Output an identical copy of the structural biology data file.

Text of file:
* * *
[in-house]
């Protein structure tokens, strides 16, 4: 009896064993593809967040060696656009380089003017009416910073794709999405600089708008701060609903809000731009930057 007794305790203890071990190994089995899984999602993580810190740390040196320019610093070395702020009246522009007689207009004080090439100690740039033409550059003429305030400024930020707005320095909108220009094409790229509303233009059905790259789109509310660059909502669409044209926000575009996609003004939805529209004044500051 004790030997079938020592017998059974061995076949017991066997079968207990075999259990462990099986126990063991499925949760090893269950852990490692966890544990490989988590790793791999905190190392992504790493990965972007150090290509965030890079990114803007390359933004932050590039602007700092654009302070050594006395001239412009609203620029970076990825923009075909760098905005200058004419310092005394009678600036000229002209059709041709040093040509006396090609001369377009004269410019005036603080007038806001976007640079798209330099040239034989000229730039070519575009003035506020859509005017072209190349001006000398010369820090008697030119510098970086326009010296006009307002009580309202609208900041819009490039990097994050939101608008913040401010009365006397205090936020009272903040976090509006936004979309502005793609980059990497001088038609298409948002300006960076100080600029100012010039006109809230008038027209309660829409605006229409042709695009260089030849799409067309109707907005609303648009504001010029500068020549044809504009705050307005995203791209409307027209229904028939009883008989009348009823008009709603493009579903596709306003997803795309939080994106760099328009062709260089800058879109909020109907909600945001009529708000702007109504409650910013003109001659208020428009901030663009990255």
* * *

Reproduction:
[in-house]
């Protein structure tokens, strides 16, 4: 009896064993593809967040060696656009380089003017009416910073794709999405600089708008701060609903809000731009930057 007794305790203890071990190994089995899984999602993580810190740390040196320019610093070395702020009246522009007689207009004080090439100690740039033409550059003429305030400024930020707005320095909108220009094409790229509303233009059905790259789109509310660059909502669409044209926000575009996609003004939805529209004044500051 004790030997079938020592017998059974061995076949017991066997079968207990075999259990462990099986126990063991499925949760090893269950852990490692966890544990490989988590790793791999905190190392992504790493990965972007150090290509965030890079990114803007390359933004932050590039602007700092654009302070050594006395001239412009609203620029970076990825923009075909760098905005200058004419310092005394009678600036000229002209059709041709040093040509006396090609001369377009004269410019005036603080007038806001976007640079798209330099040239034989000229730039070519575009003035506020859509005017072209190349001006000398010369820090008697030119510098970086326009010296006009307002009580309202609208900041819009490039990097994050939101608008913040401010009365006397205090936020009272903040976090509006936004979309502005793609980059990497001088038609298409948002300006960076100080600029100012010039006109809230008038027209309660829409605006229409042709695009260089030849799409067309109707907005609303648009504001010029500068020549044809504009705050307005995203791209409307027209229904028939009883008989009348009823008009709603493009579903596709306003997803795309939080994106760099328009062709260089800058879109909020109907909600945001009529708000702007109504409650910013003109001659208020428009901030663009990255």